Teammates didn’t see Peyton Manning trying to hide extent of injury
ENGLEWOOD, Colo. — If Peyton Manning’s injury was worse than he let on, his teammates sure didn’t see it.
In the aftermath of his poor playoff performance in the Broncos’ 24-13 loss to Indianapolis, Manning said the right thigh bruise he suffered Dec. 14 at San Diego lingered but wasn’t bad enough to sideline him.
On Monday, ESPN, citing two people it didn’t name, reported that Manning played with a "torn" quad muscle, the severity of which he had tried to conceal.
However, two people with knowledge of Manning’s health told The Associated Press it was "a strain," as the team had characterized it all along. They both spoke to The Associated Press on condition of anonymity because of the sensitive nature of the subject.
They also said the tear-strain debate could be a matter of semantics because a strain occurs when a muscle is stretched too much and tears. It’s also called a pulled muscle.
Manning was ambivalent about his future after the game but didn’t say his health was at issue. He said he just needed time to process Denver’s disappointing loss to his former team.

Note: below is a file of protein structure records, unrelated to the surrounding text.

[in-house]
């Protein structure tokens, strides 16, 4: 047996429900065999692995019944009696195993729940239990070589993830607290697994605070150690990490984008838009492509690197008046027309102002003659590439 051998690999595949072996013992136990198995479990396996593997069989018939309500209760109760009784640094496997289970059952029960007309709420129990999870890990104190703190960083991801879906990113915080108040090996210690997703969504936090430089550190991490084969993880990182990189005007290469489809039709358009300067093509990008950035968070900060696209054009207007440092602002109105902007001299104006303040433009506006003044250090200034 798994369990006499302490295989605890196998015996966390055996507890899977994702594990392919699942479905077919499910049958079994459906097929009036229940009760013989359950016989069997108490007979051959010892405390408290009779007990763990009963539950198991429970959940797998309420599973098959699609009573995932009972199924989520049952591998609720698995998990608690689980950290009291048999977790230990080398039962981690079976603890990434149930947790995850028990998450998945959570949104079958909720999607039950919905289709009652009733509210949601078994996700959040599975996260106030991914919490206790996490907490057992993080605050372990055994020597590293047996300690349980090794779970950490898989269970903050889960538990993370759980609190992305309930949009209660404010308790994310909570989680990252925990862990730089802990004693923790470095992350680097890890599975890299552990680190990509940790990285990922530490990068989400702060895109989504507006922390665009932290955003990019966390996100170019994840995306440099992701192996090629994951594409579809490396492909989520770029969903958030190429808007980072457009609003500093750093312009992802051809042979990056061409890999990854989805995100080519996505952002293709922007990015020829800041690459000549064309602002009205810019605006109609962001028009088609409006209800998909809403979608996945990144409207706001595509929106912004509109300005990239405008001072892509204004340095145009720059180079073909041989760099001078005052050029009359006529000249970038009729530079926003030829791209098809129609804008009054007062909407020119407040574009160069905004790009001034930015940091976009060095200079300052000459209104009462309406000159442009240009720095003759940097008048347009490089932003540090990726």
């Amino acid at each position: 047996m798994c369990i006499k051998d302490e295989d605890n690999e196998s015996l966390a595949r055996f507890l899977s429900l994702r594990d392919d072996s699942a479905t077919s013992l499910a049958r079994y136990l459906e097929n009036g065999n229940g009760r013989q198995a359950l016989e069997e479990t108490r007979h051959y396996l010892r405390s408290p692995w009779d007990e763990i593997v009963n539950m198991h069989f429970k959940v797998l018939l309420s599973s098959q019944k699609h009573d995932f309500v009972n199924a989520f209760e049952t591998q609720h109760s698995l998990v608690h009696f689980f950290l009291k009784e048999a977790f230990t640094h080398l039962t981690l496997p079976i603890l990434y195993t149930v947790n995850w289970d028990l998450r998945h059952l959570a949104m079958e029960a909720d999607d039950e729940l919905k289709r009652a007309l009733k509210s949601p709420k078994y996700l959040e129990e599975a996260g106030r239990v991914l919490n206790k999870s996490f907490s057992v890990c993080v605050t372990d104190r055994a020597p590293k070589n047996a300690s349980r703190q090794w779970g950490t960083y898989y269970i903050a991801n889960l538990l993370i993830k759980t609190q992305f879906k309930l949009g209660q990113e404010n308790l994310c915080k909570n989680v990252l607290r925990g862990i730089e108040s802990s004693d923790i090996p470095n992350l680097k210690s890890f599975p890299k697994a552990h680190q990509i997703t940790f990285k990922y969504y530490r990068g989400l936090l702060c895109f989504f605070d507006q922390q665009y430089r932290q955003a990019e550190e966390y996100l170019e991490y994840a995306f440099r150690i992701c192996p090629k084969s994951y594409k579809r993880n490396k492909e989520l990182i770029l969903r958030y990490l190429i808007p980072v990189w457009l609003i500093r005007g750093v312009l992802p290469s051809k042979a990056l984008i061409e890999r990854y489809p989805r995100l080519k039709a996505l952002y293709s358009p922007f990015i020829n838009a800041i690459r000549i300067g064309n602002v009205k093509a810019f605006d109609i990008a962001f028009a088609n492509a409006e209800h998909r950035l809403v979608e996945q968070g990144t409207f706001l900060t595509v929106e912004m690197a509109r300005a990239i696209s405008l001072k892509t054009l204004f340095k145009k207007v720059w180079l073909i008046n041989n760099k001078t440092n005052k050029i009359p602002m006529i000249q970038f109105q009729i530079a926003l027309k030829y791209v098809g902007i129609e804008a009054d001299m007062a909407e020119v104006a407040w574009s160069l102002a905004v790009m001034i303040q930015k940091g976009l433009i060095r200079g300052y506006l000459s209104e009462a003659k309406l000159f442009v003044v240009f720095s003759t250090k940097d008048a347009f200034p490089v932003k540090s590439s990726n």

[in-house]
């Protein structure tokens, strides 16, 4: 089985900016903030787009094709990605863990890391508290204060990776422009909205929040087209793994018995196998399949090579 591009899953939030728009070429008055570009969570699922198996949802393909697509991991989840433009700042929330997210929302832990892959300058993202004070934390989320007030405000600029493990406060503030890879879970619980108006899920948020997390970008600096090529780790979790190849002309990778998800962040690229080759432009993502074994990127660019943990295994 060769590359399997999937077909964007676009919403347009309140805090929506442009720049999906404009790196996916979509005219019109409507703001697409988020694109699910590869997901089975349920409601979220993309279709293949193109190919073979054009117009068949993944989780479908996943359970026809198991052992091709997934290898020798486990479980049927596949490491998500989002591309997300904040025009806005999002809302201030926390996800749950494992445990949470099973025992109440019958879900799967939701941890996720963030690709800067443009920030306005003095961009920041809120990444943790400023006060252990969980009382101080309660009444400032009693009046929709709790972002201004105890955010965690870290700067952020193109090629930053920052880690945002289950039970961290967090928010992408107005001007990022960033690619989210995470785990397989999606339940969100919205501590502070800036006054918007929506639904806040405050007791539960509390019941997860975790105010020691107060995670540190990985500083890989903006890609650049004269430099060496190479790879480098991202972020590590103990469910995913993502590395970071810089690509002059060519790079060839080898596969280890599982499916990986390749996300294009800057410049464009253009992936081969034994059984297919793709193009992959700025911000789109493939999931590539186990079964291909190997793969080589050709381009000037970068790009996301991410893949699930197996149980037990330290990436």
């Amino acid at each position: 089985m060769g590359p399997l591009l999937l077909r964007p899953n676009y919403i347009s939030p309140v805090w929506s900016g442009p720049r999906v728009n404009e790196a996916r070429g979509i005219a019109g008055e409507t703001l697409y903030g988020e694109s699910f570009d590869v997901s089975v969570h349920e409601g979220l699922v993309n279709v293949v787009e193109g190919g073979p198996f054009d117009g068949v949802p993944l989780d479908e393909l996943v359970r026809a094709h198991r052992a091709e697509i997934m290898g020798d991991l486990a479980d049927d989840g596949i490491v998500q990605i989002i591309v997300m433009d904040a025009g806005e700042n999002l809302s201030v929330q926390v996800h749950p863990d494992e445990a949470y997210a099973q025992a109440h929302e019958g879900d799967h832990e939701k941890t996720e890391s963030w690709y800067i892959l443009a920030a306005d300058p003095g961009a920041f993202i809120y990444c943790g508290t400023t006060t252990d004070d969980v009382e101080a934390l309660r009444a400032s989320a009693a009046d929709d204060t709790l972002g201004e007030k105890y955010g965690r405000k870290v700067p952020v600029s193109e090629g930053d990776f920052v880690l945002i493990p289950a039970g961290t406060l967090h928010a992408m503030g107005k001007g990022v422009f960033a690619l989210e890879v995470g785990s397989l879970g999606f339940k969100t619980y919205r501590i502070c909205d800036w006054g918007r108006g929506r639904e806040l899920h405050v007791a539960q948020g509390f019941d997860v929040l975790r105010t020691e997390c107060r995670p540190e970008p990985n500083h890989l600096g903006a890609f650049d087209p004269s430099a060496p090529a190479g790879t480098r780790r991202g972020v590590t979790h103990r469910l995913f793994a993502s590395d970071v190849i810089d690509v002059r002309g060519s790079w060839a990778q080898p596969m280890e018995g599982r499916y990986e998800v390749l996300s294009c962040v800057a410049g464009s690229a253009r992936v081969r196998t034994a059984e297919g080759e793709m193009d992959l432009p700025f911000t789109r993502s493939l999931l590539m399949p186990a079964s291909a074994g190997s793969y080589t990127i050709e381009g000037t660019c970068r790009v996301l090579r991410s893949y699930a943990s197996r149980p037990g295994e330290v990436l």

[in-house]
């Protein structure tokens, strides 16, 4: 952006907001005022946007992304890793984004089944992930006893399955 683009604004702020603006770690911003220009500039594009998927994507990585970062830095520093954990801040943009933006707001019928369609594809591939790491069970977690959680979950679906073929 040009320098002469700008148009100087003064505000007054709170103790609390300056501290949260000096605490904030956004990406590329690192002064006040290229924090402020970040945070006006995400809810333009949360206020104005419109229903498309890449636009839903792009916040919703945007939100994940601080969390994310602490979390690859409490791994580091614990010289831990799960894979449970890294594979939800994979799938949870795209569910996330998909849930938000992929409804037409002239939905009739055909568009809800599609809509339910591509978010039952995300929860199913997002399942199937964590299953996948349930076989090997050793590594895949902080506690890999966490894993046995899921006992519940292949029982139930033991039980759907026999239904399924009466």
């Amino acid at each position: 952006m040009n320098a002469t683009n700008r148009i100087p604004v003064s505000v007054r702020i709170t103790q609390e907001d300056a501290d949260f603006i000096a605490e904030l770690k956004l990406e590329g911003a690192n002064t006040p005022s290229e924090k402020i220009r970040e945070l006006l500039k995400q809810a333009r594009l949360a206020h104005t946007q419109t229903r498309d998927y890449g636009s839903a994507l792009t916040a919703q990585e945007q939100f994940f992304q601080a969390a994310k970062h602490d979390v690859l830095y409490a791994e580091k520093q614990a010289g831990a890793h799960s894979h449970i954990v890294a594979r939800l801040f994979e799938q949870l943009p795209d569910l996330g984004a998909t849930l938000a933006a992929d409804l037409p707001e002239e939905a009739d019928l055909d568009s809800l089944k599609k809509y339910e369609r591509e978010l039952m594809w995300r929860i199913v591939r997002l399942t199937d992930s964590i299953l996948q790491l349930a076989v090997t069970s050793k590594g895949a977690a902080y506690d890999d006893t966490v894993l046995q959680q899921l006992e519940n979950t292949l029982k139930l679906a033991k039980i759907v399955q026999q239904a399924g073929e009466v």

He did, however, dispute a report that he had injuries to both thighs, saying "that would be news to me." He said he felt he could manage his right quadriceps injury, adding it felt good heading into the playoff game.
Manning blamed the injury on dehydration from a stomach bug the night before the Chargers game. He missed the team’s next practice, on Dec. 18, although he participated in the walkthrough that day. And he skipped the two days of practices during the team’s bye week after Denver earned the No. 2 seed in the AFC playoffs. He practiced all of last week.
Receiver Wes Welker said he couldn’t tell if Manning was hiding the extent of his injury over the last month, and cornerback Chris Harris Jr. said he got no such indications at practice — although he acknowledged practices weren’t the best barometer.
"Practice is easy for a quarterback: you don’t have to move, you don’t have to run," Harris said. "You probably couldn’t tell that Aaron Rodgers was hurt until the game and then you could see him running with a limp. But in practice, he probably looked like it was nothing."
Manning overthrew his receivers eight times Sunday and came up empty on 11 drives after leading Denver to a touchdown on its first possession. He’s never been a good scrambler — he’s had minus-49 yards rushing in his three seasons in Denver — and he threw an incompletion on third-and-5 instead of taking off despite a 20-yard gap between him and any defender.
Linebacker Brandon Marshall said Manning looked stronger, if anything, Sunday, perhaps due to the rest, "but you knew he wasn’t all the way 100 percent. Nobody was."